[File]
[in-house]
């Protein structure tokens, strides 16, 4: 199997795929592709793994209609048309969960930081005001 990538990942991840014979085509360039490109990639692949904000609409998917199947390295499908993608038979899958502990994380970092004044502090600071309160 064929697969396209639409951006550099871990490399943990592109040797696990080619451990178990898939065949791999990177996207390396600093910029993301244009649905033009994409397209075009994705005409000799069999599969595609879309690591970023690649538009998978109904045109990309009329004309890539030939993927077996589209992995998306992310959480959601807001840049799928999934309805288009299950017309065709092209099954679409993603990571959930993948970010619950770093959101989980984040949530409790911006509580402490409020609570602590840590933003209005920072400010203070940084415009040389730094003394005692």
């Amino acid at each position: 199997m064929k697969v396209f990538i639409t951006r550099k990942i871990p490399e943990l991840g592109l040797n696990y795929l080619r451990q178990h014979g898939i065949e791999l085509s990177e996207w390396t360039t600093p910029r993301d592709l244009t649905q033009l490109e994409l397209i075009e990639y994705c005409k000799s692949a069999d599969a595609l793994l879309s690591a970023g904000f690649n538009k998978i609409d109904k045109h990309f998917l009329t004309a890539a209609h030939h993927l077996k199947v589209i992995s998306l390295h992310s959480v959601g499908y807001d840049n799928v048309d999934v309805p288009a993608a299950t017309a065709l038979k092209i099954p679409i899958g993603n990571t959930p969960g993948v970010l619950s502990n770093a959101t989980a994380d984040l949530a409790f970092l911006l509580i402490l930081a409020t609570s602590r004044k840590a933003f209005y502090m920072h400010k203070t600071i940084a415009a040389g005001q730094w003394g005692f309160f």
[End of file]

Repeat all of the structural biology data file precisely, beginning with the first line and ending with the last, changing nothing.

[in-house]
């Protein structure tokens, strides 16, 4: 199997795929592709793994209609048309969960930081005001 990538990942991840014979085509360039490109990639692949904000609409998917199947390295499908993608038979899958502990994380970092004044502090600071309160 064929697969396209639409951006550099871990490399943990592109040797696990080619451990178990898939065949791999990177996207390396600093910029993301244009649905033009994409397209075009994705005409000799069999599969595609879309690591970023690649538009998978109904045109990309009329004309890539030939993927077996589209992995998306992310959480959601807001840049799928999934309805288009299950017309065709092209099954679409993603990571959930993948970010619950770093959101989980984040949530409790911006509580402490409020609570602590840590933003209005920072400010203070940084415009040389730094003394005692």
């Amino acid at each position: 199997m064929k697969v396209f990538i639409t951006r550099k990942i871990p490399e943990l991840g592109l040797n696990y795929l080619r451990q178990h014979g898939i065949e791999l085509s990177e996207w390396t360039t600093p910029r993301d592709l244009t649905q033009l490109e994409l397209i075009e990639y994705c005409k000799s692949a069999d599969a595609l793994l879309s690591a970023g904000f690649n538009k998978i609409d109904k045109h990309f998917l009329t004309a890539a209609h030939h993927l077996k199947v589209i992995s998306l390295h992310s959480v959601g499908y807001d840049n799928v048309d999934v309805p288009a993608a299950t017309a065709l038979k092209i099954p679409i899958g993603n990571t959930p969960g993948v970010l619950s502990n770093a959101t989980a994380d984040l949530a409790f970092l911006l509580i402490l930081a409020t609570s602590r004044k840590a933003f209005y502090m920072h400010k203070t600071i940084a415009a040389g005001q730094w003394g005692f309160f």